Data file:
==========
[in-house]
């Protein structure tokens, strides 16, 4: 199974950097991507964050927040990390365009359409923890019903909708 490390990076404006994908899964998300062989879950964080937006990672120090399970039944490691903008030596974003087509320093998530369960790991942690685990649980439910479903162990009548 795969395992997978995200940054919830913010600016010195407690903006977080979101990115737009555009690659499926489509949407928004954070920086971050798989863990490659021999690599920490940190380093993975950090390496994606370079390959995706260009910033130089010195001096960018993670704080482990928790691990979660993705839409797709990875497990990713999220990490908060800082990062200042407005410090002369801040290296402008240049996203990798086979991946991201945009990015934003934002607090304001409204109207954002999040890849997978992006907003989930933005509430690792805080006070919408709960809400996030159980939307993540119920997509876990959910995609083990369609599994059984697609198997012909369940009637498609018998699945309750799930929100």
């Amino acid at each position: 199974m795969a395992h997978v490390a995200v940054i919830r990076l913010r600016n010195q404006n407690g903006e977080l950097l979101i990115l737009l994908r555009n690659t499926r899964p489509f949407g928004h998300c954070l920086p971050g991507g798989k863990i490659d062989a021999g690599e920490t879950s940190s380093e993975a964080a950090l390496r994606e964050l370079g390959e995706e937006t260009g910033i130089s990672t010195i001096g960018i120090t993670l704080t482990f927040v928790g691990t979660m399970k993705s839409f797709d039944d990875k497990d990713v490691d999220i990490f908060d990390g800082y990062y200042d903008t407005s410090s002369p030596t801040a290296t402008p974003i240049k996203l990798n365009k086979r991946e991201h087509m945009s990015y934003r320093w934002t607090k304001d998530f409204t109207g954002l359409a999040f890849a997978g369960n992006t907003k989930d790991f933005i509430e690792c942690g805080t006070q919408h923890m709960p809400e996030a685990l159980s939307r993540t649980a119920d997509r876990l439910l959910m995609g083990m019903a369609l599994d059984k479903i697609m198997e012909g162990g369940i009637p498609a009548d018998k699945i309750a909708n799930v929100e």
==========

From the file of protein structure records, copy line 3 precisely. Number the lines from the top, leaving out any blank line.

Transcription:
């Amino acid at each position: 199974m795969a395992h997978v490390a995200v940054i919830r990076l913010r600016n010195q404006n407690g903006e977080l950097l979101i990115l737009l994908r555009n690659t499926r899964p489509f949407g928004h998300c954070l920086p971050g991507g798989k863990i490659d062989a021999g690599e920490t879950s940190s380093e993975a964080a950090l390496r994606e964050l370079g390959e995706e937006t260009g910033i130089s990672t010195i001096g960018i120090t993670l704080t482990f927040v928790g691990t979660m399970k993705s839409f797709d039944d990875k497990d990713v490691d999220i990490f908060d990390g800082y990062y200042d903008t407005s410090s002369p030596t801040a290296t402008p974003i240049k996203l990798n365009k086979r991946e991201h087509m945009s990015y934003r320093w934002t607090k304001d998530f409204t109207g954002l359409a999040f890849a997978g369960n992006t907003k989930d790991f933005i509430e690792c942690g805080t006070q919408h923890m709960p809400e996030a685990l159980s939307r993540t649980a119920d997509r876990l439910l959910m995609g083990m019903a369609l599994d059984k479903i697609m198997e012909g162990g369940i009637p498609a009548d018998k699945i309750a909708n799930v929100e």